NICHOLAS TAMAGNA, COUNTERTENOR: An Opera Singer Who Loves the Drama of Oratorio

Nicholas Tamagna

Nicholas Tamagna

“The alto part in Messiah isn’t one person, or character – you’re a narrator of sorts, but you definitely have a point of view. That, to me, is the genius of Handel. He brought in the drama he wrote in the first half of his career, when he was creating Italian operas for English audiences, and used it in his oratorios when opera started to fall out of favor. Look at the joy, the exuberance in the announcement of the miracle to come: Behold, a virgin shall conceive, and bear a son, and shall call his name, Emmanuel, GOD WITH US.”

As he recites the line, Nicholas Tamagna’s already animated face becomes infused with the wonder and excitement of that moment in Part I of Handel’s Messiah, which he will perform with The Cecilia Chorus of New York on December 8. The sentiment is infectious and genuine, even though he has sung Messiah countless times. “This role is a staple of my repertory. The combination of Baroque arias, a libretto written in English, and the subject—being the life of Christ—with texts drawn from the New Testament, makes it fairly unique in the canon.”

Nicholas, 36, is a countertenor, and the alto role fits perfectly into his range. Originally a baritone, he is most comfortable in the lower mezzo range, but as a countertenor he can climb the heights when he wants to add ornamentation. For more on Nicholas’s choice to sing countertenor, see his interview in our November 2016 newsletter shortly before making his Carnegie Hall debut with The Cecilia Chorus of New York in A Bach Family Christmas.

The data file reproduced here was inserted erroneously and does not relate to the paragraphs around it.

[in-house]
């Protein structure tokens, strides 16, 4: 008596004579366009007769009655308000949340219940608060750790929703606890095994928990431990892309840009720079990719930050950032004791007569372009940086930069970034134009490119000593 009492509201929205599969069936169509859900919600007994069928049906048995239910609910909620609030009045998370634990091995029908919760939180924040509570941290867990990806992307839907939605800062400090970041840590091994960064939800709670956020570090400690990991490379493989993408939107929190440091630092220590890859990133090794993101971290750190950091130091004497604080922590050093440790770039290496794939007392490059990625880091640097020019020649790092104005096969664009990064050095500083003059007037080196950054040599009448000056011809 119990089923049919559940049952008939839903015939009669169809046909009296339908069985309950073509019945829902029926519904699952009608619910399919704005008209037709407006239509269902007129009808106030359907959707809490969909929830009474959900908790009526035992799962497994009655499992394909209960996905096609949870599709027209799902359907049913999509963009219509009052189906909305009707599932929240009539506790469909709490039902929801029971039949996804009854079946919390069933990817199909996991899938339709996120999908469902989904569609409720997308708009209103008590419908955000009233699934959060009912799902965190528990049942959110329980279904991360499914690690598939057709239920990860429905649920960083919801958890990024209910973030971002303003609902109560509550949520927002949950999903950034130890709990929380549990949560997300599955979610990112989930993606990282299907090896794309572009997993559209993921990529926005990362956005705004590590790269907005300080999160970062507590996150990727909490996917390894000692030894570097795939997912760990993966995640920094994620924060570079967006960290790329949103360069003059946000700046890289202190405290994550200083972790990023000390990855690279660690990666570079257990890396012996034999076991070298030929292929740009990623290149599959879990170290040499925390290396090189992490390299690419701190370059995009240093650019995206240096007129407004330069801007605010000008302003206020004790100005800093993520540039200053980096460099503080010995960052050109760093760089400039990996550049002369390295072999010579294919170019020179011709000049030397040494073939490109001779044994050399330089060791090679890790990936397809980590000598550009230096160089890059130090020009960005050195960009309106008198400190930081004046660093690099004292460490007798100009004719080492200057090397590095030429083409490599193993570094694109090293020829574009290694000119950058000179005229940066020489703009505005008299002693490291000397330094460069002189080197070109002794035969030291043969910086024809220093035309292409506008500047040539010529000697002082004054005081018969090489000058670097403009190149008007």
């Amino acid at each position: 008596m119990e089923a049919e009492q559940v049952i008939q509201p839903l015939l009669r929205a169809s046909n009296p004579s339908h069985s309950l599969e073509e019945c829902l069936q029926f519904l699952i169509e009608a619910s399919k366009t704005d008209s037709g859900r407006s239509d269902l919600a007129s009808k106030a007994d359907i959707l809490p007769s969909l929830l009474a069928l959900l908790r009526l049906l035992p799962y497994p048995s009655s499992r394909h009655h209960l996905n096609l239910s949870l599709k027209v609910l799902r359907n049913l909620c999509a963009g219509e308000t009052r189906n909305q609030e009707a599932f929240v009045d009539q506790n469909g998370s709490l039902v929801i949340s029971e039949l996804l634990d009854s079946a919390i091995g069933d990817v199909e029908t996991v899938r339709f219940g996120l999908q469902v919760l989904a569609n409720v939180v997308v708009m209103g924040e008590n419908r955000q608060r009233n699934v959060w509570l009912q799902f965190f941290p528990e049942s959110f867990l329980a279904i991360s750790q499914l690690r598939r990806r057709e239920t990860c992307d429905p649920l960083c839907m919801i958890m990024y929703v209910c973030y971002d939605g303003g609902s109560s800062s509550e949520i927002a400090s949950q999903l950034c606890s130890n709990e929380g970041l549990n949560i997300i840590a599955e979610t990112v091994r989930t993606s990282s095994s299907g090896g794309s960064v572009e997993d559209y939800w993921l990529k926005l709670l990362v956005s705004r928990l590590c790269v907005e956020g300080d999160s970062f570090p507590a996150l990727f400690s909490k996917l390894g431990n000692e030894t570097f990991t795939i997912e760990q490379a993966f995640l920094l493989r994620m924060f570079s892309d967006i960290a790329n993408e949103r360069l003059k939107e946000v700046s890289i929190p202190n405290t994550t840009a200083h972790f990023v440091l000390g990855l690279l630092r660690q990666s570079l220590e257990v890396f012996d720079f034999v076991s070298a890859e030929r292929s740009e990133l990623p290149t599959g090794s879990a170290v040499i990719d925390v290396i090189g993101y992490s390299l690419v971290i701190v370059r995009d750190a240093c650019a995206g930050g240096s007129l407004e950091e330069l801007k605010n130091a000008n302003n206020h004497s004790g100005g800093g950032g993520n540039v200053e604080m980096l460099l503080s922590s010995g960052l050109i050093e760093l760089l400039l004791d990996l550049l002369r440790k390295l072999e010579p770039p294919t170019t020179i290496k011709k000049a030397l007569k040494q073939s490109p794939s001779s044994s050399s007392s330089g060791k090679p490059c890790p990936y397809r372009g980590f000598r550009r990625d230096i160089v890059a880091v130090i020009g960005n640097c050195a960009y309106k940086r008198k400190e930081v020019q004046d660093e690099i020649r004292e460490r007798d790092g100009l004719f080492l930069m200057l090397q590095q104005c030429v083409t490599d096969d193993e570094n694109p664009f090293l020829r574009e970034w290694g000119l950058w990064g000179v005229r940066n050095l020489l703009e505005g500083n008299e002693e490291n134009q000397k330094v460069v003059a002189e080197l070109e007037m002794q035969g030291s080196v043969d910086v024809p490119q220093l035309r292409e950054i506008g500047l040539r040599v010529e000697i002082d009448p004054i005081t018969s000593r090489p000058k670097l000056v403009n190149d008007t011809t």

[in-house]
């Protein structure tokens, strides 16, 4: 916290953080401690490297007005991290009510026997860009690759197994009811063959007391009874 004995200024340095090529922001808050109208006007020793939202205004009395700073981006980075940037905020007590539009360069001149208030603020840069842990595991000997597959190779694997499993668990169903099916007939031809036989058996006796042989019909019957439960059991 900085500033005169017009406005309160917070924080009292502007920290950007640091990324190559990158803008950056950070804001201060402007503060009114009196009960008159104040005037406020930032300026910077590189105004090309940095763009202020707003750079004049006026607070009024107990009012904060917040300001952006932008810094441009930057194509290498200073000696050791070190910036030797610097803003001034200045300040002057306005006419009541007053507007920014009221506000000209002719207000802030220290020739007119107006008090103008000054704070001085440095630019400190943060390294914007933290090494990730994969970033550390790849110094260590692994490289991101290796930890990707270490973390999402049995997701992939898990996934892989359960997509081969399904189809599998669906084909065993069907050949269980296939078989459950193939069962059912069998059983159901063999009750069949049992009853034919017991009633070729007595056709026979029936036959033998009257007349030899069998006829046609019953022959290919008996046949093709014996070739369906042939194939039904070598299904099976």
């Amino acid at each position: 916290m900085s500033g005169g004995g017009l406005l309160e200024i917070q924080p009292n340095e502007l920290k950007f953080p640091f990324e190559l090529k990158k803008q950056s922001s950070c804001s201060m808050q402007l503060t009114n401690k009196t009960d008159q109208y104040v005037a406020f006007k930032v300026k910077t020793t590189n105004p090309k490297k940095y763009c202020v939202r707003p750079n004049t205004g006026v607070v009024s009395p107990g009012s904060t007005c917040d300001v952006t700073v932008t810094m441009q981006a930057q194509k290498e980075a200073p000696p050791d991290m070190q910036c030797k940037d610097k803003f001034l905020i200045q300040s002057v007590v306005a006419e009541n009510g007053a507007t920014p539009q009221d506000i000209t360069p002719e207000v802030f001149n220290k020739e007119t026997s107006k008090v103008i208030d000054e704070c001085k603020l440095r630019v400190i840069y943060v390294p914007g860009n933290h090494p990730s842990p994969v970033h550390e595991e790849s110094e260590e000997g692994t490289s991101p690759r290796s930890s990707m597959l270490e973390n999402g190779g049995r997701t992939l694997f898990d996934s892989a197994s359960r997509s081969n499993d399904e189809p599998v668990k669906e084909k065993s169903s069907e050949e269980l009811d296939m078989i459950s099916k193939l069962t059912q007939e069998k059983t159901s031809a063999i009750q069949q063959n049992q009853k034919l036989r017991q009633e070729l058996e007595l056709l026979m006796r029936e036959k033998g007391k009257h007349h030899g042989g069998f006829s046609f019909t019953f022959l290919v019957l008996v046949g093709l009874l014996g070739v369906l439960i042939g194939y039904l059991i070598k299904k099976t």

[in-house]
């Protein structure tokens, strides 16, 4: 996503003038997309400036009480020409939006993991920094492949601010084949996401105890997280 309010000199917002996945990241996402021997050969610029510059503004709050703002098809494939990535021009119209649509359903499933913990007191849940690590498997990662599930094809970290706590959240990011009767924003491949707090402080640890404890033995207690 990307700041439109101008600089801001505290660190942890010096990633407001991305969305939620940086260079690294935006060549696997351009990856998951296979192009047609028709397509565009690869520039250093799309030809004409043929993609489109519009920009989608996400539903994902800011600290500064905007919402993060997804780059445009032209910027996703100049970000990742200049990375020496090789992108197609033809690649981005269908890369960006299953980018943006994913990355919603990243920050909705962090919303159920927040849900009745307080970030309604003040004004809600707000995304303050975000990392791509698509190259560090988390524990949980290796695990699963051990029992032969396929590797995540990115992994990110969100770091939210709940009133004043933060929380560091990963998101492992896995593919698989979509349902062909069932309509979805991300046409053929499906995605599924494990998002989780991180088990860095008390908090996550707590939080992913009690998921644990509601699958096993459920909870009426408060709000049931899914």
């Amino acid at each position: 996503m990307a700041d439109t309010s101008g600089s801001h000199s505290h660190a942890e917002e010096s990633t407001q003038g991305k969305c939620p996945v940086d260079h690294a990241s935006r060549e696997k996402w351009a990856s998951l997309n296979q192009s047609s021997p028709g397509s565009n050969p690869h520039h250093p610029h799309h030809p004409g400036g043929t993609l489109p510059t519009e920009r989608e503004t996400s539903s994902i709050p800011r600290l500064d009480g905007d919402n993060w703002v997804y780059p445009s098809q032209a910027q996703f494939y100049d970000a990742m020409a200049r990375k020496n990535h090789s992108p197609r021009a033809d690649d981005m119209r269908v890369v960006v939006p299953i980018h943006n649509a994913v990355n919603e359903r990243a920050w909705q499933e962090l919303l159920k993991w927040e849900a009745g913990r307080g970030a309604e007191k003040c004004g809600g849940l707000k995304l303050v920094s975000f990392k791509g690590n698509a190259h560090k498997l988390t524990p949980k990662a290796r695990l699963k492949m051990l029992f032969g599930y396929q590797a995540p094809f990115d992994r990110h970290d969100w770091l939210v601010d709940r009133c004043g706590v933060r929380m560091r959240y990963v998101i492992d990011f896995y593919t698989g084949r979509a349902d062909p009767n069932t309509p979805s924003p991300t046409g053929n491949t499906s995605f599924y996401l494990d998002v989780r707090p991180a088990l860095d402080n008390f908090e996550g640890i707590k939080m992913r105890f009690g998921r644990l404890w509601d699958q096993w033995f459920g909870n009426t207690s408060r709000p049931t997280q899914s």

Since singing with the chorus two years ago, Nicholas has further extended his Baroque repertory as a guest artist with the Nederlandse Reisopera (Dutch Touring Opera) in the title role of the little-known Siroe re di Persia (Siroe, King of Persia) by the 18th century composer Johann Adolf Hasse, and he will return to sing with them in Germany at the Oldenburgisches Staatstheater in Monteverdi’s Orfeo. He recently signed on for his European representation with Parnassus Arts Productions, a European management and production company dedicated to bringing lesser-known operas back to life.

“In Europe, there is a real resurgence of Baroque music—they have the infrastructure and the resources for that, including government funding—while here in the United States, I find myself doing more contemporary work or self-funded projects.” He is currently working with American Opera Projects on a new opera to be recorded in November, and he is completing a song for the score of a short film, Mr. Sam, from film director John Zeus Kontoyannis and composer Rolando Gori, as well as potential projects with Beth Morrison Projects. He is also reaching out into music curation. A few days after singing Messiah on December 8th, he will perform a program he has curated for Magazzino Italiano, a contemporary Italian art museum in Garrison, NY, where he will sing 20th and 21st century Italian works for solo and piano on December 14th.

BIOGRAPHY: Nicholas Tamagna, Countertenor

Nicholas Tamagna is a leading countertenor in his generation singing on many of the world’s stages, and is proud to return to Carnegie Hall with The Cecilia Chorus of New York. Recent and upcoming performances include: Ermanno in Vinci’s Gismondo, Re di Polonia (Theater an der Wien); Silvio in Handel’s Il Pastor Fido (Halle Händelfestspiele ); Ottone in Monteverdi's L'incoronazione di Poppea (Florentine Opera); Tullio in Handel’s Alessandro (Markgräfliches Opernhaus Bayreuth); Siroe in Hasse's Siroe, Re di Persia (Oldenburgisches Staatstheater and the Nederlandse Reisopera); Pompeo in Vivaldi's Il Farnace (Spoleto Festival USA); The Refugee in Dove's Flight (Opera Omaha / Oldenburg); Oronte in Riccardo Primo (Händel-Festspiele Badisches Staatstheater); Polinesso in Ariodante (Theater Münster); Hassan in Cities of Salt (Royal Opera House Covent Garden); and the Spirit in Dido and Aeneas and To be or not to be (with le Poème Harmonique: at Rouen, Vichy,  l'Opéra Royal de Versailles, and la Philharmonie de Paris). For more about Nicholas Tamagna, including a list of his recordings, visit